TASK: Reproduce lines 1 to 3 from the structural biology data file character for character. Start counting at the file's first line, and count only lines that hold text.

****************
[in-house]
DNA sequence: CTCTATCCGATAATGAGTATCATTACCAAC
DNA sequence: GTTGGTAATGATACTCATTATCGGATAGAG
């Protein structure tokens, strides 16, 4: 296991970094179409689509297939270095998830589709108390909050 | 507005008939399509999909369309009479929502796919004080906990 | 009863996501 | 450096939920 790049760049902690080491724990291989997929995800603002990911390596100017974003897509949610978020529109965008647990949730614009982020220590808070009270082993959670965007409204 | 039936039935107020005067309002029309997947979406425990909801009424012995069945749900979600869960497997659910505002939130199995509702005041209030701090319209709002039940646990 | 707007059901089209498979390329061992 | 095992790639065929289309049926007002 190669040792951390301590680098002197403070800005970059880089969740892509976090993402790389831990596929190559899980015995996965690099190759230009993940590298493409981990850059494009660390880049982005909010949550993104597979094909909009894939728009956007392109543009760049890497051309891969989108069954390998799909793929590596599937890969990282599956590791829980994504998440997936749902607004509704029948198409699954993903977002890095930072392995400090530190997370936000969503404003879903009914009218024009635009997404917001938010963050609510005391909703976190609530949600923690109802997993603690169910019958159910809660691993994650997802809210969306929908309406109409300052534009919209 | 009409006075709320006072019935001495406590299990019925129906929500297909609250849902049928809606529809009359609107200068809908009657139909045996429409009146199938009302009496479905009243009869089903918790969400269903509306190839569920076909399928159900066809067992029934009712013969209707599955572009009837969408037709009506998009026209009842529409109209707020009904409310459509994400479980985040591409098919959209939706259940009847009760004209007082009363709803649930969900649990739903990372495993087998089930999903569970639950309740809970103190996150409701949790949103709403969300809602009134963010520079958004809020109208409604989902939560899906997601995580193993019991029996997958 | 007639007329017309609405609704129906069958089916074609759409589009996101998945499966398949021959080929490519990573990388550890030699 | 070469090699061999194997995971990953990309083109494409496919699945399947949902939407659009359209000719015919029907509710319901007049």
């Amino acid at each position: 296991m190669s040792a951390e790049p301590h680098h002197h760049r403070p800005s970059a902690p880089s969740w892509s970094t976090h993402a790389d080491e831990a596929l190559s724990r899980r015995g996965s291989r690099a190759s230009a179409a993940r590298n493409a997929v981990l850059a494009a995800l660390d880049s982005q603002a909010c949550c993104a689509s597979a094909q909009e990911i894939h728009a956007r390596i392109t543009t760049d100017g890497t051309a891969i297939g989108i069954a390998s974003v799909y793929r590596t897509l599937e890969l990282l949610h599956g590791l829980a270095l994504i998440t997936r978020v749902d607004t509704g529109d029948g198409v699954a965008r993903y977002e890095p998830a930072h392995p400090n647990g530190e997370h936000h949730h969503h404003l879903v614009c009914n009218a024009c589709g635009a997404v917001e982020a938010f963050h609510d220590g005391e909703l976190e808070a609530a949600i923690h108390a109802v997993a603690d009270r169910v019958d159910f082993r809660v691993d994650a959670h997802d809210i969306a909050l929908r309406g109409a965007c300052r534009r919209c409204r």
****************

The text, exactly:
[in-house]
DNA sequence: CTCTATCCGATAATGAGTATCATTACCAAC
DNA sequence: GTTGGTAATGATACTCATTATCGGATAGAG